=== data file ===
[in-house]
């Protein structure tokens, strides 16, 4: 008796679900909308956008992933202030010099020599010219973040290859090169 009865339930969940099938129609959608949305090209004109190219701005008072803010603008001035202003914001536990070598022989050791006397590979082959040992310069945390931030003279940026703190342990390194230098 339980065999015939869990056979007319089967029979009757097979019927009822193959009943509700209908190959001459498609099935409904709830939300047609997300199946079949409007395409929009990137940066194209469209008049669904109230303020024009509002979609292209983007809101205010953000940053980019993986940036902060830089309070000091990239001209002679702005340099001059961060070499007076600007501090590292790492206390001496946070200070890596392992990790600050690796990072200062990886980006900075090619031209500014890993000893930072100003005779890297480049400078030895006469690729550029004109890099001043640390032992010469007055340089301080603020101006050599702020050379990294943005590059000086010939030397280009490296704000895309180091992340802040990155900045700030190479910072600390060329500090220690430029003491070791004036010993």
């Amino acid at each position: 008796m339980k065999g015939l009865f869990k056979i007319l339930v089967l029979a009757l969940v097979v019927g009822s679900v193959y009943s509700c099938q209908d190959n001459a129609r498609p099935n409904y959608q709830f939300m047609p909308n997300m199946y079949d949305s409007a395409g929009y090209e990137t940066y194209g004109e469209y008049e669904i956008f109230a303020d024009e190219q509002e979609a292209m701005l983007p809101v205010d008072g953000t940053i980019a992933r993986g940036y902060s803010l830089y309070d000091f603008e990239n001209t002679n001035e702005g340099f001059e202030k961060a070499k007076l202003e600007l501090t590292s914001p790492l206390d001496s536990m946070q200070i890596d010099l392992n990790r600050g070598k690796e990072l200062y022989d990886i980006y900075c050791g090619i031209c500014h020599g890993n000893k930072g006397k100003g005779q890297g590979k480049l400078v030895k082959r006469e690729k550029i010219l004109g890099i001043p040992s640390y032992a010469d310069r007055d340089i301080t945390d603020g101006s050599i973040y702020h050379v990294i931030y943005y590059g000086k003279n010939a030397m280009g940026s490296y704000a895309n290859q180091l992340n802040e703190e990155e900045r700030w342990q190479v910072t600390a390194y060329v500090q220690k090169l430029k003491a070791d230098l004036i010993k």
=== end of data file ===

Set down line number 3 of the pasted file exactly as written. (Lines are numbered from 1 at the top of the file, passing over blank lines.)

């Amino acid at each position: 008796m339980k065999g015939l009865f869990k056979i007319l339930v089967l029979a009757l969940v097979v019927g009822s679900v193959y009943s509700c099938q209908d190959n001459a129609r498609p099935n409904y959608q709830f939300m047609p909308n997300m199946y079949d949305s409007a395409g929009y090209e990137t940066y194209g004109e469209y008049e669904i956008f109230a303020d024009e190219q509002e979609a292209m701005l983007p809101v205010d008072g953000t940053i980019a992933r993986g940036y902060s803010l830089y309070d000091f603008e990239n001209t002679n001035e702005g340099f001059e202030k961060a070499k007076l202003e600007l501090t590292s914001p790492l206390d001496s536990m946070q200070i890596d010099l392992n990790r600050g070598k690796e990072l200062y022989d990886i980006y900075c050791g090619i031209c500014h020599g890993n000893k930072g006397k100003g005779q890297g590979k480049l400078v030895k082959r006469e690729k550029i010219l004109g890099i001043p040992s640390y032992a010469d310069r007055d340089i301080t945390d603020g101006s050599i973040y702020h050379v990294i931030y943005y590059g000086k003279n010939a030397m280009g940026s490296y704000a895309n290859q180091l992340n802040e703190e990155e900045r700030w342990q190479v910072t600390a390194y060329v500090q220690k090169l430029k003491a070791d230098l004036i010993k």